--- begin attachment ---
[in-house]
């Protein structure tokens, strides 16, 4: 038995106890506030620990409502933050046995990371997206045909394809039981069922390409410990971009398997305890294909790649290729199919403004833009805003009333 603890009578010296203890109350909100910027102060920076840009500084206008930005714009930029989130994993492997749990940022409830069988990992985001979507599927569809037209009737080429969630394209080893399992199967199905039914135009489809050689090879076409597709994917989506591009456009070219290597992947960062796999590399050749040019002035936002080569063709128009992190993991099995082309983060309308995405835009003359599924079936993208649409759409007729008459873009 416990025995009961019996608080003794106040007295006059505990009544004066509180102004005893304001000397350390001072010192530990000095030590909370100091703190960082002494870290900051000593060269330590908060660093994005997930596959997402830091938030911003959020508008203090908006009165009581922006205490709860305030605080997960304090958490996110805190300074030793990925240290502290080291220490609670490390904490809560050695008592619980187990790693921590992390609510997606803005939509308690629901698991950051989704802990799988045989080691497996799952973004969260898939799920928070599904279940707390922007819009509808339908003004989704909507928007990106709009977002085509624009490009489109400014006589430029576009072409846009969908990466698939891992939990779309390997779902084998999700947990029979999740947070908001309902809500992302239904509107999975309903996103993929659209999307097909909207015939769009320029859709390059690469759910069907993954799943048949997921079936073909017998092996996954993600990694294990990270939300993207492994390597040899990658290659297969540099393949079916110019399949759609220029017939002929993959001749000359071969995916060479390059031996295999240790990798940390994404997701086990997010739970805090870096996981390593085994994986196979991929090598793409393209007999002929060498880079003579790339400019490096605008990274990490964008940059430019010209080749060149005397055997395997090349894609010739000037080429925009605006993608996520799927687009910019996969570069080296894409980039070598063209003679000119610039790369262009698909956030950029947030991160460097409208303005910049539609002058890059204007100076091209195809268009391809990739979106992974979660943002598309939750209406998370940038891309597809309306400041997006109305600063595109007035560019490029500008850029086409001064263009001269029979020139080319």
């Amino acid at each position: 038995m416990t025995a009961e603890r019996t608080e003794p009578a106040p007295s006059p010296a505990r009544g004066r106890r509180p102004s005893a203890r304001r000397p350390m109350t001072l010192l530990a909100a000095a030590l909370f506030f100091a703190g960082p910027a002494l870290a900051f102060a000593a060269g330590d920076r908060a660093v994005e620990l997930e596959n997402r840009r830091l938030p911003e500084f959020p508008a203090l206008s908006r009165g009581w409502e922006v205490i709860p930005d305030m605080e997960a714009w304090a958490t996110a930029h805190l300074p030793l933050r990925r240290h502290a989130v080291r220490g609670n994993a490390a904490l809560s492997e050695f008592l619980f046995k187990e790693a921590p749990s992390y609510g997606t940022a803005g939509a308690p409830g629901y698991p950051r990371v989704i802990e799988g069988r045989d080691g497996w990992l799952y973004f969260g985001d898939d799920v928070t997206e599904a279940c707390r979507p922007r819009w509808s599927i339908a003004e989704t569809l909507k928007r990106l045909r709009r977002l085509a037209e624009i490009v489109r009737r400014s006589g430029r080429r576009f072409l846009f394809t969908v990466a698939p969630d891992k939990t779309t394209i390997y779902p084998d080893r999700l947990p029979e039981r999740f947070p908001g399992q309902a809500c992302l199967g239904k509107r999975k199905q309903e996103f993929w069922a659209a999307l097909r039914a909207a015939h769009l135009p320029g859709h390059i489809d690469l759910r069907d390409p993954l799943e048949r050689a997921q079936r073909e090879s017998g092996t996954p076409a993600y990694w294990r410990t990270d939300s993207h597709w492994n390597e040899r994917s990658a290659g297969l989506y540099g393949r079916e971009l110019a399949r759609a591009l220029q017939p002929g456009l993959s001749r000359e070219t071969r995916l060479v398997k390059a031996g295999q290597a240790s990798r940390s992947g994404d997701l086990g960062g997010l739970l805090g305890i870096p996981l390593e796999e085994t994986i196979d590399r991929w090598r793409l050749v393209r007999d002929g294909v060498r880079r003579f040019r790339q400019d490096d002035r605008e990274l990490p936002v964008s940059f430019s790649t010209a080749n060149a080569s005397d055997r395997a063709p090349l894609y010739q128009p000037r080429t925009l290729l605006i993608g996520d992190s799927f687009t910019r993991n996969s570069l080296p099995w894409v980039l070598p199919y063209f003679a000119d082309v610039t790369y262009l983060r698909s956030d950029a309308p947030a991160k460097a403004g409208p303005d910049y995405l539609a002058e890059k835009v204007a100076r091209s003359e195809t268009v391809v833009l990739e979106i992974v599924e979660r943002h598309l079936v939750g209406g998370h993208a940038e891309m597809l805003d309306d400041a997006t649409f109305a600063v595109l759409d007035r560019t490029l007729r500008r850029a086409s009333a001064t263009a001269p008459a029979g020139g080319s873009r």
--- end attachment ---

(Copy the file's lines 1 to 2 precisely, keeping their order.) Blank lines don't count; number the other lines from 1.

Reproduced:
[in-house]
């Protein structure tokens, strides 16, 4: 038995106890506030620990409502933050046995990371997206045909394809039981069922390409410990971009398997305890294909790649290729199919403004833009805003009333 603890009578010296203890109350909100910027102060920076840009500084206008930005714009930029989130994993492997749990940022409830069988990992985001979507599927569809037209009737080429969630394209080893399992199967199905039914135009489809050689090879076409597709994917989506591009456009070219290597992947960062796999590399050749040019002035936002080569063709128009992190993991099995082309983060309308995405835009003359599924079936993208649409759409007729008459873009 416990025995009961019996608080003794106040007295006059505990009544004066509180102004005893304001000397350390001072010192530990000095030590909370100091703190960082002494870290900051000593060269330590908060660093994005997930596959997402830091938030911003959020508008203090908006009165009581922006205490709860305030605080997960304090958490996110805190300074030793990925240290502290080291220490609670490390904490809560050695008592619980187990790693921590992390609510997606803005939509308690629901698991950051989704802990799988045989080691497996799952973004969260898939799920928070599904279940707390922007819009509808339908003004989704909507928007990106709009977002085509624009490009489109400014006589430029576009072409846009969908990466698939891992939990779309390997779902084998999700947990029979999740947070908001309902809500992302239904509107999975309903996103993929659209999307097909909207015939769009320029859709390059690469759910069907993954799943048949997921079936073909017998092996996954993600990694294990990270939300993207492994390597040899990658290659297969540099393949079916110019399949759609220029017939002929993959001749000359071969995916060479390059031996295999240790990798940390994404997701086990997010739970805090870096996981390593085994994986196979991929090598793409393209007999002929060498880079003579790339400019490096605008990274990490964008940059430019010209080749060149005397055997395997090349894609010739000037080429925009605006993608996520799927687009910019996969570069080296894409980039070598063209003679000119610039790369262009698909956030950029947030991160460097409208303005910049539609002058890059204007100076091209195809268009391809990739979106992974979660943002598309939750209406998370940038891309597809309306400041997006109305600063595109007035560019490029500008850029086409001064263009001269029979020139080319």